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After seeing OpenAI's Sora, Tyler Perry says jobs are going to be lost


A short video is making the rounds of Hollywood. There is nothing scary about the images - no zombies or creepy space creatures. No, we're talking cute animals, beautiful scenery and paper airplanes flying through a jungle. But many in the entertainment world still find it terrifying. Why? Two words - artificial intelligence.

Here to talk more about this is Alex Weprin. He is a media and business writer at The Hollywood Reporter. Good morning.

ALEX WEPRIN: Good morning.

MARTIN: So I'm hearing this has become a must-watch among film-industry types - true?

WEPRIN: Absolutely. Everyone in Hollywood is watching the Sora video-generating software very closely.

MARTIN: Now, Tyler Perry says he was so astounded by what he saw that he's hit the brakes on an $800 million studio expansion in Atlanta. He told The Hollywood Reporter, your publication, the technology is mind-blowing. And he warned that, without regulation, the industry may not survive. Now, that is pretty strong - that's a pretty strong statement. So, you know - but it's not like AI is exactly new, so why so much concern now?

WEPRIN: You know, I think the issue is that, while Hollywood has actually been using AI for some time - mostly in the special effects and visual effects areas - the new technology we're seeing, like Sora, the text-to-video software, the photo-generation software - it's such a big leap from what was used previously that I think a lot of big studios and also independent producers like Perry are realizing just how fast it's going to come for some of the traditional Hollywood jobs - the people they employ. Perry himself said that, in an upcoming film, he used AI to kind of age himself instead of sitting in the makeup chair for hours. So it's already being used today, and I think it's becoming clear just how impactful it's going to be.

MARTIN: Are other entertainment companies considering any changes in response to this latest version of AI? Are they saying things, like, similar to what Perry is saying?

WEPRIN: No one is saying anything publicly, but we do know that they are experimenting with it privately. And again, because it's already used in visual effects, you know, the software is already kind of in the hands of any of the executives and employees on the studio lot. But I do know - and, you know, my colleagues and I, when we speak to executives in Hollywood and producers, they are all playing around with this technology and figuring out how they can use it, even though I think they know that it's going to mean job losses over time.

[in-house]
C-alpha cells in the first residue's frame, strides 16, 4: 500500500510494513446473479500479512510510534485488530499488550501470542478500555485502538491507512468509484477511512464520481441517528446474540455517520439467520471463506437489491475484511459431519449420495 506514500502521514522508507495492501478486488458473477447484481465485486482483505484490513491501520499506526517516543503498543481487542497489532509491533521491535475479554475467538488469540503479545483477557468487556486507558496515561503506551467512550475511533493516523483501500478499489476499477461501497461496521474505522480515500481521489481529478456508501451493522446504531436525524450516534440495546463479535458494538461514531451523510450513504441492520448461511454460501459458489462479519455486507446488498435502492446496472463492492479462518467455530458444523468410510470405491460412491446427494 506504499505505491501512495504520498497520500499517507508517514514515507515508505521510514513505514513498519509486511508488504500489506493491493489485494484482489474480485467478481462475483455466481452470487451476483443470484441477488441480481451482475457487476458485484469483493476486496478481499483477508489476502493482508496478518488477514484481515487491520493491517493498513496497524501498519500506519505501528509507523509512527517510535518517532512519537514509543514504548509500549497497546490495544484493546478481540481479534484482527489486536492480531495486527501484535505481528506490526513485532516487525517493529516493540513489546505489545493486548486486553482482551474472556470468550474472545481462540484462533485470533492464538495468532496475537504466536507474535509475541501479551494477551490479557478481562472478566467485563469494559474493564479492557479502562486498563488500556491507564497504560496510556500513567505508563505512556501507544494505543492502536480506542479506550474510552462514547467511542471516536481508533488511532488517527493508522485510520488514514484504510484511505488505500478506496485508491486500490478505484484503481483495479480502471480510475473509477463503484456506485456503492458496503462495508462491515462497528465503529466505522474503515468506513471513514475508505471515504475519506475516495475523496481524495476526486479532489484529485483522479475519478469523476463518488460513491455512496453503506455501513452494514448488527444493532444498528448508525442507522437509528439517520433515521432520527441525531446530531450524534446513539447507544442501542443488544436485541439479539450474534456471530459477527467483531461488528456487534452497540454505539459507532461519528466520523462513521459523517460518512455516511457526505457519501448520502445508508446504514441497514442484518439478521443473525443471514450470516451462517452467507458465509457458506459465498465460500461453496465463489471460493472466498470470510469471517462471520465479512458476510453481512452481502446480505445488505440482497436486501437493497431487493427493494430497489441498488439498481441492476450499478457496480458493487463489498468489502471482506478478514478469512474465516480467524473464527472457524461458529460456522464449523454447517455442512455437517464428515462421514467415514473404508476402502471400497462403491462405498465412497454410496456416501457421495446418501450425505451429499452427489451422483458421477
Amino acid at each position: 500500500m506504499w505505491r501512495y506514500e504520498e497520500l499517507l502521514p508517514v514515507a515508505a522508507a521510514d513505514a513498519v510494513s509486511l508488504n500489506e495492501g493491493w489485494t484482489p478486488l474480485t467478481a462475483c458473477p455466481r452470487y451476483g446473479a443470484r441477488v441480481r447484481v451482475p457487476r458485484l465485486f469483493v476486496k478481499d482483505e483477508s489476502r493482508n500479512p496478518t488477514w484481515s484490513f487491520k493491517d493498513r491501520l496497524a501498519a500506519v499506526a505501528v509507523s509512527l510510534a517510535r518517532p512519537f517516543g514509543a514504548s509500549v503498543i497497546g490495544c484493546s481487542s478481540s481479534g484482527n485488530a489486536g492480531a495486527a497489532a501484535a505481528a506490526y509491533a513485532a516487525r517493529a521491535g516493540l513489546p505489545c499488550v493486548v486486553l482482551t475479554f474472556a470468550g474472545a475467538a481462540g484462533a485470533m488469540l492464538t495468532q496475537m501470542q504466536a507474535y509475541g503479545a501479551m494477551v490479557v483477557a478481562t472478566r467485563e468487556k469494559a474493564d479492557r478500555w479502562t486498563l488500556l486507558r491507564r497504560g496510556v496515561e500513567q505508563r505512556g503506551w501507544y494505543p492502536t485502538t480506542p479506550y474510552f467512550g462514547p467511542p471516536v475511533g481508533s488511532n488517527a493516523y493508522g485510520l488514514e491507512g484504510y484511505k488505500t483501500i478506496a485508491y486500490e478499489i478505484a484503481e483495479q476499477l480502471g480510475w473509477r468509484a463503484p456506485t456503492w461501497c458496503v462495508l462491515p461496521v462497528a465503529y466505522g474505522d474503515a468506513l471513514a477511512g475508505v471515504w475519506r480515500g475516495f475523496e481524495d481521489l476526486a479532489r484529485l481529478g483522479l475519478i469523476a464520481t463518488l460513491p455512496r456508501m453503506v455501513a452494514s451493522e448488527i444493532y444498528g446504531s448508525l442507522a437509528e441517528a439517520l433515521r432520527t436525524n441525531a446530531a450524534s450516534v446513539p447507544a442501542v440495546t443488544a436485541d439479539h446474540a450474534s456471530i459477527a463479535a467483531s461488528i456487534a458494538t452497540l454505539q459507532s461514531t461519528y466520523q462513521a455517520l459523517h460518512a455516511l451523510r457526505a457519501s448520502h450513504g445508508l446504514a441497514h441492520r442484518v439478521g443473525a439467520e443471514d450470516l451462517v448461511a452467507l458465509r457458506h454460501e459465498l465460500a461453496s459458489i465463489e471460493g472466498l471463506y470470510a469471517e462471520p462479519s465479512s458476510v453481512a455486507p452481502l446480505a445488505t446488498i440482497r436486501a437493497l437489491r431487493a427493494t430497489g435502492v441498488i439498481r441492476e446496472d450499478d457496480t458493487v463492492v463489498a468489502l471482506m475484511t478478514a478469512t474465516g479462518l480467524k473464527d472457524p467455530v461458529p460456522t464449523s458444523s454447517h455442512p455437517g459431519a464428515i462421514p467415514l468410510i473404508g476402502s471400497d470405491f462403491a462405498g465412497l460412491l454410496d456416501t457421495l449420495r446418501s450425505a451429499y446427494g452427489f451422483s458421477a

MARTIN: Does OpenAI have an answer for critics or observers who see this tech as an existential threat to the entertainment industry and, also, you'd have to say, the cities like Los Angeles that depend on it - or perhaps in Atlanta, like the people that Tyler Perry employs?

WEPRIN: You know, companies like OpenAI and Google, which has its own Gemini AI system - you know, they really focus on the positives, and there are positives. You know, this could allow independent producers or, you know, creators, like, on YouTube to, you know, create movies or TV shows or content that they would never be able to do otherwise. So that's the double-edged sword here. It's going to cause issues for people with certain jobs at legacy studios, and it will provide opportunities for independent creators who just wouldn't have the budget or the means to create certain types of content before. And I think that's where a lot of the AI companies are focusing their efforts on.

MARTIN: So are they basically kind of forgiving or just ignoring the job-loss aspect and more sort of focusing on the opportunity?

WEPRIN: Yeah. I mean, if you've listened to interviews with Sam Altman, the founder of OpenAI, he certainly is aware of the impact to jobs, and he will say that when asked about it. But I think they are trying to focus on the positive and ways that the technology can help people and improve their lives - and, in the case of studios, how they can save some money.

MARTIN: That's Alex Weprin. He writes about media and business for The Hollywood Reporter. Alex, thank you.

WEPRIN: Thank you.

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